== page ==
So, my advice today: don’t get hung-up on needing every single note. If you do the bubbling and the highlighting prior to listening to the review of that section, say it’s integumentary, go in and do the bubbling and highlighting for integumentary. Then, listen to the review lecture. Now, your books are marked up as far as the bubbles and highlights, and when you listen to the lecture, that’s where you’re going to write the notes down. Because I’m going to say, “Look at bubble A and bubble B, what’s the difference?” And it makes you think, and that’s the better way to learn. Look at the two bubbles, what’s the difference? “OK, location, location, location. This one is of the trunk. This one is of the arms” and whatever the difference is. That’s what you make a note of. You don’t need to copy. If you think it through, you’ll learn more. And that’s really how I originally taught it. Yes, we spoiled you and now we give you all the notes, but don’t lose the point of what it’s for, it’s to help with the process of elimination.
Alicia: You’ll be able to see codes you didn’t even know existed because you’re going through the process. Like, “Oh! I never knew there was a code for that!”
Sharing Your BHAT® System Success Story
Laureen: We have a little form here, if you have done the BHAT® system to your book, fill out this form and we are giving away CCO items, mugs, tote bags and things like that, if you have a really good compelling BHAT® story to share. Let us know how it’s helped you on the job because people said, “Do I have to bubble and highlight every year?” No. If you work for a cardiologist, then obviously take the time to do that section because you’ll be looking at it the most. If you never do anesthesiology, then no, I wouldn’t bother doing that.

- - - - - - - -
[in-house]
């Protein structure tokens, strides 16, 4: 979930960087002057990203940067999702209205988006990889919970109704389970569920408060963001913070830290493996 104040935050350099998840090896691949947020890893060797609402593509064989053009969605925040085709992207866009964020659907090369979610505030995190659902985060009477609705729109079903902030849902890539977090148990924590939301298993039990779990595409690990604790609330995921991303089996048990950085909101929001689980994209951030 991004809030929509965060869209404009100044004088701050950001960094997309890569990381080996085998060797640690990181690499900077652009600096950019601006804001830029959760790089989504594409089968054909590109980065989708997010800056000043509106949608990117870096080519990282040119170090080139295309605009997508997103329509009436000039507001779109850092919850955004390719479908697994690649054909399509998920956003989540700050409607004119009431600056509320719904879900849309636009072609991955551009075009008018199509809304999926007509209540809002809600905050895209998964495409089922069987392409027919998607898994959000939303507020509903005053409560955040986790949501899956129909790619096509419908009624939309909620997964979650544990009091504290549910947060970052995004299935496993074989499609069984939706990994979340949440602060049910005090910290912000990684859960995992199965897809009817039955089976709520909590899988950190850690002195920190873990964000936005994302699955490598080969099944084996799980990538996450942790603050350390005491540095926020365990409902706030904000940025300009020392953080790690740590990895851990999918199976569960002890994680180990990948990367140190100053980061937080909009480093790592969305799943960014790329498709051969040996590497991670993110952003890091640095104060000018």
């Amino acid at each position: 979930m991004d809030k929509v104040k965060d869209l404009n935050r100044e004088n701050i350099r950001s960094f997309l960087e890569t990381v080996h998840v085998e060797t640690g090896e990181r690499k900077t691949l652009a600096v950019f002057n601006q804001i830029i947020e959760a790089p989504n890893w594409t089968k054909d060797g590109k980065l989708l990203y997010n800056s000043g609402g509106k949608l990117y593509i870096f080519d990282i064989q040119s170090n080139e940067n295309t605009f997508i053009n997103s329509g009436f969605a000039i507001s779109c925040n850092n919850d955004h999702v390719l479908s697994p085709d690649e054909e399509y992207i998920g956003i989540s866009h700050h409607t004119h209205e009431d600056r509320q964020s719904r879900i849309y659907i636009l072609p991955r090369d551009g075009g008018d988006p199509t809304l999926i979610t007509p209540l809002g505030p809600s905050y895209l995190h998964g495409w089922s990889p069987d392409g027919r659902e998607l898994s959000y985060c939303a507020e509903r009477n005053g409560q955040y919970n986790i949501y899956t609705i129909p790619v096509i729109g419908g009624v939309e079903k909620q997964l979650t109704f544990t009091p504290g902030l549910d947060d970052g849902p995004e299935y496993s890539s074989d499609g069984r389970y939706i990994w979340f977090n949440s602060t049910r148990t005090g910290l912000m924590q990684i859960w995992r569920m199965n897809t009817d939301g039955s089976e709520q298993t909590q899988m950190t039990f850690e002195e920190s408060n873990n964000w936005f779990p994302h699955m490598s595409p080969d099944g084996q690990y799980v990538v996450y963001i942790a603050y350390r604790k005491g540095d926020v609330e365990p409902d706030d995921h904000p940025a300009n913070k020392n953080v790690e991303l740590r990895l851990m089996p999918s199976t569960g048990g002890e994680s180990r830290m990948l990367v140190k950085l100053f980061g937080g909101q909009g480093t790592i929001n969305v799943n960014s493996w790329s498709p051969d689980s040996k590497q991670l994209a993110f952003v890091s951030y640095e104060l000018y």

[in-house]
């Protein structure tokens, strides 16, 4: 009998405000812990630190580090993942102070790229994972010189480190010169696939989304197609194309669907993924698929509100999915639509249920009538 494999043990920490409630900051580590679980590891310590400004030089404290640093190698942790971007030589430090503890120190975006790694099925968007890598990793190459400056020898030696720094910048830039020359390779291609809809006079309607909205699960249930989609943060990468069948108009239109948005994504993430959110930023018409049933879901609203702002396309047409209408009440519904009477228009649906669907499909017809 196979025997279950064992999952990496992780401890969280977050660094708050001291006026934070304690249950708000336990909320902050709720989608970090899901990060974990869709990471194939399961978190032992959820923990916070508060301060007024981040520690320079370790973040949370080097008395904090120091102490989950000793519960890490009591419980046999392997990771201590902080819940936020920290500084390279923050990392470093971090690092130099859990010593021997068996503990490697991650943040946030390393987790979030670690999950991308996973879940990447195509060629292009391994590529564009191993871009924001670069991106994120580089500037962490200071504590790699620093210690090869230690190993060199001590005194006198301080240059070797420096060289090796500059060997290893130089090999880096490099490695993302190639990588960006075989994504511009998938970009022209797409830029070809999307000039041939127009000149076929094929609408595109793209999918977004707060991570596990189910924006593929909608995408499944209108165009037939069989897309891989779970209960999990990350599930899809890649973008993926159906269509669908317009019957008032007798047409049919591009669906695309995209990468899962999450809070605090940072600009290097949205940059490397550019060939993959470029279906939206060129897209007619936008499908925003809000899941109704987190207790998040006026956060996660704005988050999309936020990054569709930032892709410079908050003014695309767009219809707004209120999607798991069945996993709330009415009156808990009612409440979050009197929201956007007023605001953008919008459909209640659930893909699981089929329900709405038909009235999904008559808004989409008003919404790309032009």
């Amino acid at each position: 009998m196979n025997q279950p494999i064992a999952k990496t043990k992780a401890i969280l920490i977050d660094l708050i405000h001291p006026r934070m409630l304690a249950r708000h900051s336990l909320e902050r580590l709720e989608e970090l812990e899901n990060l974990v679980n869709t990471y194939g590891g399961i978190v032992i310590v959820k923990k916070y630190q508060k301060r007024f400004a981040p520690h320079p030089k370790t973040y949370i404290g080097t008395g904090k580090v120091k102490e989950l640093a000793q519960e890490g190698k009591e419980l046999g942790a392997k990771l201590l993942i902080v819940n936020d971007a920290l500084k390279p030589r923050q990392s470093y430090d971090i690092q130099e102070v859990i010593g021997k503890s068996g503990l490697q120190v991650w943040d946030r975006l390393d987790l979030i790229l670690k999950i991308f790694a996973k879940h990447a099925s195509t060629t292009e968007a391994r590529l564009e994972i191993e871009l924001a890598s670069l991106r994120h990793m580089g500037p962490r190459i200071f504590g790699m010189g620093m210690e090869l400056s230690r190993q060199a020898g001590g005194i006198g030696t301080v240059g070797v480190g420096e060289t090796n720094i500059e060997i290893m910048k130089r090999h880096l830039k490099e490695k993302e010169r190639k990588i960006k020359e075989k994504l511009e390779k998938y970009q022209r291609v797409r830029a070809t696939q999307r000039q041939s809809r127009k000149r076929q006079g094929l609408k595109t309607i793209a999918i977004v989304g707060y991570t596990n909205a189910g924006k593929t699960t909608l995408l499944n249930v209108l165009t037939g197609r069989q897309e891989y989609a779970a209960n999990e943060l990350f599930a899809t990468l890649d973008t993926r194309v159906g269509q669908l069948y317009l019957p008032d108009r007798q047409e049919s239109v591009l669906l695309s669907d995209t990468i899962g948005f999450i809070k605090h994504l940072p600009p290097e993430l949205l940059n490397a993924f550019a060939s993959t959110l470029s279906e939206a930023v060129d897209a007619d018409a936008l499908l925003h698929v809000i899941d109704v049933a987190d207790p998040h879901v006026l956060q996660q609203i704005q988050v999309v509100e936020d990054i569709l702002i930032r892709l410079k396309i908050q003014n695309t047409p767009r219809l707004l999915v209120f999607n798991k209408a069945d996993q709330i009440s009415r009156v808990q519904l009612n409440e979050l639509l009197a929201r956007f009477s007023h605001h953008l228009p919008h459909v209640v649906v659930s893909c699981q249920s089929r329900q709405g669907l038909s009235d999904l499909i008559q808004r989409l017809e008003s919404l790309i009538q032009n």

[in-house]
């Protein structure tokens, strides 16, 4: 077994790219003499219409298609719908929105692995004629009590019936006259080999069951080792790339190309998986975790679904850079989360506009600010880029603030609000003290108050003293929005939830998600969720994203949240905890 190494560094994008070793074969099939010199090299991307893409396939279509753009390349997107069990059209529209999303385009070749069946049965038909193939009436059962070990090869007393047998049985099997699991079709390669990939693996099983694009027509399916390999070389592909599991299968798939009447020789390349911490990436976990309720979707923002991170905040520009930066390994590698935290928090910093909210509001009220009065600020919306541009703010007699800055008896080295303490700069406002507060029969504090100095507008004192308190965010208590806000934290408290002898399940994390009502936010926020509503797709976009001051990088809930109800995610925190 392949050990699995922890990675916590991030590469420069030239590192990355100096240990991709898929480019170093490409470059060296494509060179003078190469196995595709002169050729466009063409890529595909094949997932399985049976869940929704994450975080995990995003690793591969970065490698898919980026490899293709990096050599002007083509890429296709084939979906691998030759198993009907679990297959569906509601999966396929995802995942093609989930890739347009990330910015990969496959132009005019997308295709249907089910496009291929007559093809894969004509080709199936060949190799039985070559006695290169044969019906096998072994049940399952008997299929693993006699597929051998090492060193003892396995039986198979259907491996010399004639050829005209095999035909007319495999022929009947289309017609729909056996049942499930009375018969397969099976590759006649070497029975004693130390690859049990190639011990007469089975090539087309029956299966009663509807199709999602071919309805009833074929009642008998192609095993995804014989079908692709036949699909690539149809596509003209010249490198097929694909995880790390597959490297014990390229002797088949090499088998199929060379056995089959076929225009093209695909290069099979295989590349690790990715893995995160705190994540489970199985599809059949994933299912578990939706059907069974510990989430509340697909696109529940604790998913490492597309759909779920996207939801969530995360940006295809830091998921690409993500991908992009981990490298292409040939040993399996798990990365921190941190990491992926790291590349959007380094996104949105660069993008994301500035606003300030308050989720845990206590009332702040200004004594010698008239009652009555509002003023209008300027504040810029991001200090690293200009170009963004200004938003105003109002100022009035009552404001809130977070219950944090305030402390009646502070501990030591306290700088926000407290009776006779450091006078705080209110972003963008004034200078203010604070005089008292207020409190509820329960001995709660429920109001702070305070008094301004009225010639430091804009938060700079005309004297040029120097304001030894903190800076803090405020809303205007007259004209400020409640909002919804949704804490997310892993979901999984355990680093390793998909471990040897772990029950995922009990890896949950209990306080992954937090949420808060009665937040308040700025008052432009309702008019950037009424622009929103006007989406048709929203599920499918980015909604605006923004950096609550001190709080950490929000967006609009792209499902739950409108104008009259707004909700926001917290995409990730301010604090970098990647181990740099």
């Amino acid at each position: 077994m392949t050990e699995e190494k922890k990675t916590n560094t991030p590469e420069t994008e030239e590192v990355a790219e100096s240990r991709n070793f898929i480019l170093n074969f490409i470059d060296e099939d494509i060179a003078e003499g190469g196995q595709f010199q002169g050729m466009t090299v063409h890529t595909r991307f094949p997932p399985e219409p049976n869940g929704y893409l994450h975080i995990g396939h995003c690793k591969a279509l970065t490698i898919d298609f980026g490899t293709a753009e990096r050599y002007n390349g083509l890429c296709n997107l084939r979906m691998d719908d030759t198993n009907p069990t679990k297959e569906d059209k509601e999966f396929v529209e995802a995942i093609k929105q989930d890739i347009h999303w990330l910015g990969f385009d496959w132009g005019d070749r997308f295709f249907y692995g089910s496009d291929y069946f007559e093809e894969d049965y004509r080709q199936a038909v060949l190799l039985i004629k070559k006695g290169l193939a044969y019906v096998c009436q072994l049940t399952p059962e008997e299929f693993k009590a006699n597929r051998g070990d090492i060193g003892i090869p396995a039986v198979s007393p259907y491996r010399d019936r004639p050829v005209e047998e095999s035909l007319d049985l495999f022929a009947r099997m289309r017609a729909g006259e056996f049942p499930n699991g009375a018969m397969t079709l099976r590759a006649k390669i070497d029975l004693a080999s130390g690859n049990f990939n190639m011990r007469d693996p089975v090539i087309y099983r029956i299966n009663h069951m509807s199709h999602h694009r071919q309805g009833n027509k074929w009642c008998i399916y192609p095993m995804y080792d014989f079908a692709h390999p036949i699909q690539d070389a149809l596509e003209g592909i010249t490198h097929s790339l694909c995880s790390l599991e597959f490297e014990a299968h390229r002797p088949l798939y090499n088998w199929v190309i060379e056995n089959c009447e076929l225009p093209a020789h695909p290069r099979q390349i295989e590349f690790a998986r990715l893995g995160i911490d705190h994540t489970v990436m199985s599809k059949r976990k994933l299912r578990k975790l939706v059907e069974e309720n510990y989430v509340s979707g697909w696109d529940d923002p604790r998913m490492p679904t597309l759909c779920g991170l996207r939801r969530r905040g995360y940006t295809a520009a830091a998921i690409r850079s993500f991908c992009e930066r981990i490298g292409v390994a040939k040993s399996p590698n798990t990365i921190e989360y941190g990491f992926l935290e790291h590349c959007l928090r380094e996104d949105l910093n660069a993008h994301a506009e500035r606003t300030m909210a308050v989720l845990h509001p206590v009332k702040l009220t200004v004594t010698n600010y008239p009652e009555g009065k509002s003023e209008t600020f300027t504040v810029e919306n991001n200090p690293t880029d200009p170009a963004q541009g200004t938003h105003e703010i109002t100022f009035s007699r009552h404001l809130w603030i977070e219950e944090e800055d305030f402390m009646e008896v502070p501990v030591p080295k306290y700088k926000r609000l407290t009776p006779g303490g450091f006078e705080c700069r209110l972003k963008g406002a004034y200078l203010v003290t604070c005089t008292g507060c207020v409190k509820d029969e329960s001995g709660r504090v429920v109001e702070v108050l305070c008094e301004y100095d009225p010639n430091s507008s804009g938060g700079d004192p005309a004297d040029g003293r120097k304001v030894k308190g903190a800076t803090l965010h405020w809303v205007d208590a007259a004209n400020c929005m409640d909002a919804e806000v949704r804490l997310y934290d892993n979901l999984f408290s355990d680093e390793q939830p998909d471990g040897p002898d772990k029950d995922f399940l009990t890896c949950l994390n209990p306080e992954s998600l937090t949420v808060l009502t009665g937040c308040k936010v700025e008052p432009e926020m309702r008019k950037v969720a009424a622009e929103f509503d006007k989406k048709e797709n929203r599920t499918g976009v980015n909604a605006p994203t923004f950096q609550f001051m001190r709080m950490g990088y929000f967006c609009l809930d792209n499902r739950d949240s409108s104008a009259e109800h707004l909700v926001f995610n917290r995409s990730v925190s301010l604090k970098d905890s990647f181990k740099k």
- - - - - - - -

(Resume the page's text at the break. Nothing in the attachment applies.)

But if you become a CPC Blitz customer, you will have access to that for a year. If you become a CCO club member, you can have access to it indefinitely year after year after year, new CEU opportunities, it’s a great way to stay current and keep your manual up-to-date. That’s the third step: bubble, highlight, annotate technique. Do that to your manuals.
CPC Practice Exams Are Essential to Passing the Exam
Last step: Timed practice exams. Maybe you want to talk about that for a minute, Alicia?
Alicia: Absolutely! The timed practice exams are really, really important. You can get, we have a free CPC practice exam, we have a free ICD-10 practice exam. Some people think about it and they say, “Well, I just need the CPC.” But a big chunk of the CPC exam is ICD-10, you want to be really, really savvy with both areas. Not only does this help you with your timing, you got your timing down, it’s going to help you rule out questions right away. Third, it’s going to give you an idea of what it feels like to sit for the exam.